Guerrero saw 441 RHP curveballs and 208 LHP curveballs since 2007 while Andrus saw 262 RHP curveballs and 105 LHP curveballs since his debut. Similarly, both Guerrero and Andrus swing more at LHP curveballs than they do against RHP curveballs. Remember, these plots are looking at Swing% and are not indicative of whether the result of the swing was a swinging strike or an extra base hit. However, you can safely assume that a low breaking ball out of the zone is not a wise pitch to swing at (well, except that Guerrero is notorious for making solid contact off pitches out of the zone, but that’s for another post). Finally, let’s look at Guerrero and Andrus swinging against RHP and LHP changeups:

Guerrero saw 313 RHP changeups and 278 LHP changeups since 2007 while Andrus saw 237 RHP changeups and 212 LHP changeups since his debut. The colors in these plots look similar to that of fastballs, except that the epicenters of the hot swing spots are lower for changeups than for the high fastballs. Again, Guerrero isn’t afraid to swing at inside RHP changeups, swinging at 90% in some areas, while Andrus lays more of these pitches off, swinging at about 50% of changeups throughout the strikezone.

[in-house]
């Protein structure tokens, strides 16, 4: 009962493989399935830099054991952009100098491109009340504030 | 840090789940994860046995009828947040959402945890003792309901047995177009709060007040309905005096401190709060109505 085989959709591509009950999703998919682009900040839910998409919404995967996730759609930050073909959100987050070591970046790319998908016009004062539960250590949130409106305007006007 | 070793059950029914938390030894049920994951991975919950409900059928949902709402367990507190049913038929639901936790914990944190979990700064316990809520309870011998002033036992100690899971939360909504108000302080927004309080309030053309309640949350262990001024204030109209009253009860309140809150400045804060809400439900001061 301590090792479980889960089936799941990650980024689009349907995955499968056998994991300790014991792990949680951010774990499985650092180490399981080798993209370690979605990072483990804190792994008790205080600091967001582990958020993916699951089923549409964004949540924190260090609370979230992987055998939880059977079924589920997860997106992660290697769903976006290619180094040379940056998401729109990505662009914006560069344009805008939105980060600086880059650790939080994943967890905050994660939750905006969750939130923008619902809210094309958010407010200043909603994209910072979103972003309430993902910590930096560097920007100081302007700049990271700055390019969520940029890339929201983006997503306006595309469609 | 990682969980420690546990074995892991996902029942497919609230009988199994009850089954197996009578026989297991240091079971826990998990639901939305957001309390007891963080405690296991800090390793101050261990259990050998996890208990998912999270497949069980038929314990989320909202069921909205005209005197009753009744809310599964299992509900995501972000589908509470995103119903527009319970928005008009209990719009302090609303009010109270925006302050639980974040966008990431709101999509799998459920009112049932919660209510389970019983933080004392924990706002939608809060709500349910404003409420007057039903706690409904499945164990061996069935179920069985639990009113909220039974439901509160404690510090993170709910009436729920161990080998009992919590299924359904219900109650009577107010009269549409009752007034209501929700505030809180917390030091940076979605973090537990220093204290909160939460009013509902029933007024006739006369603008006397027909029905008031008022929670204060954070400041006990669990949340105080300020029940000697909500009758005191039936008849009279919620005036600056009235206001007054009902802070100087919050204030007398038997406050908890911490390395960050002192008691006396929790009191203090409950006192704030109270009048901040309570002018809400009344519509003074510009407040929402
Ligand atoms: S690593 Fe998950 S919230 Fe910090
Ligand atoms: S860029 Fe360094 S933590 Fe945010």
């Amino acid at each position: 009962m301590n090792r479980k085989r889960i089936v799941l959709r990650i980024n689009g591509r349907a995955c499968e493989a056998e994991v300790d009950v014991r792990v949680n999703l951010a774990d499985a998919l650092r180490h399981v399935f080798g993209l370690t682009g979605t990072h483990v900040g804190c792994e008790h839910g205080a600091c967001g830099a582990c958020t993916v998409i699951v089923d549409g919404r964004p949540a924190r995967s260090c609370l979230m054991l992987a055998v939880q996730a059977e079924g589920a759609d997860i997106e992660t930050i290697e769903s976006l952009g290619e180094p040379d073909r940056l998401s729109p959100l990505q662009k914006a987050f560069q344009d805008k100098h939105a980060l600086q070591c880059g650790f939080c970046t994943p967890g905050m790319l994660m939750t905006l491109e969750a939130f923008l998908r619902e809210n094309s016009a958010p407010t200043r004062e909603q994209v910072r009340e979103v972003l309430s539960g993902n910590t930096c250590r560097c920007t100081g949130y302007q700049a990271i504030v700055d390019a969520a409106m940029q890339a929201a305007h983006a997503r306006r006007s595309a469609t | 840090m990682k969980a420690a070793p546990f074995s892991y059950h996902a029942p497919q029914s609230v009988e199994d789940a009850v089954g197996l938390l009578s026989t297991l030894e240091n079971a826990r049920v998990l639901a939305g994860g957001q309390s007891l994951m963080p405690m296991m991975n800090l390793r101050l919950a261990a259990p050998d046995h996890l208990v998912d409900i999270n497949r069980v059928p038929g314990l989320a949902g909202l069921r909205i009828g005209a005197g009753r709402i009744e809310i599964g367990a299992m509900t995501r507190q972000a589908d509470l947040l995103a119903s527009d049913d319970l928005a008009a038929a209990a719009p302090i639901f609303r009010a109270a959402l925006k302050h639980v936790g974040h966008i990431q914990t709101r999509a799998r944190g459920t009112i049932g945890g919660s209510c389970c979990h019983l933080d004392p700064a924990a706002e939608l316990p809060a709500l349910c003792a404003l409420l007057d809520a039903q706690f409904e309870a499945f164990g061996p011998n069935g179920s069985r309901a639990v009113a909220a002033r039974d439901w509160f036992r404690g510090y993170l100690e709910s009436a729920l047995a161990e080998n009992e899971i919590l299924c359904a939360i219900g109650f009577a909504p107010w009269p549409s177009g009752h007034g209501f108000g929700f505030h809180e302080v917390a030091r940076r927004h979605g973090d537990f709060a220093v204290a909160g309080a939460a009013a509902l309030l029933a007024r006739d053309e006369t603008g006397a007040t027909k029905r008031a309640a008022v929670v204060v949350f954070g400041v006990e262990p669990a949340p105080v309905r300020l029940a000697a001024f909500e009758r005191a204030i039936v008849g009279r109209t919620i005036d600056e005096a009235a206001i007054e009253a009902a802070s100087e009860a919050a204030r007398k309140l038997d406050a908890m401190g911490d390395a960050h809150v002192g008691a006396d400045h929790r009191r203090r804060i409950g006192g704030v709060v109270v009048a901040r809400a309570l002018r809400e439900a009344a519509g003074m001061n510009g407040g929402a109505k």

A lot of interesting questions could be asked from here in terms of comparing Guerrero and Andrus. For instance, how often does Guerrero make contact off of low sliders compared to Andrus when he swings? How much damage does Guerrero make off of changeups down the middle compared to Andrus? Is Guerrero swinging at too many pitches or is Andrus swinging at too few? This season, Guerrero has made contact 80.6% of the time he swings, while Andrus, although swinging at many fewer pitches, makes contact 88.4% of the time when he does.

A quick look at pitch type values can also tell us which hitter is more successful against which pitch types. Obviously, Guerrero has much more power than Andrus does and is particularly effective at hitting curveballs and changeups, with a wCB/C of +6.85 runs and a wCH/C of +4.68 runs — good for 1st and 2nd in the majors this season. However, the one pitch that Guerrero is worse at hitting this season is the slider, with a wSL/C of -0.52 runs (he has been more successful in the past).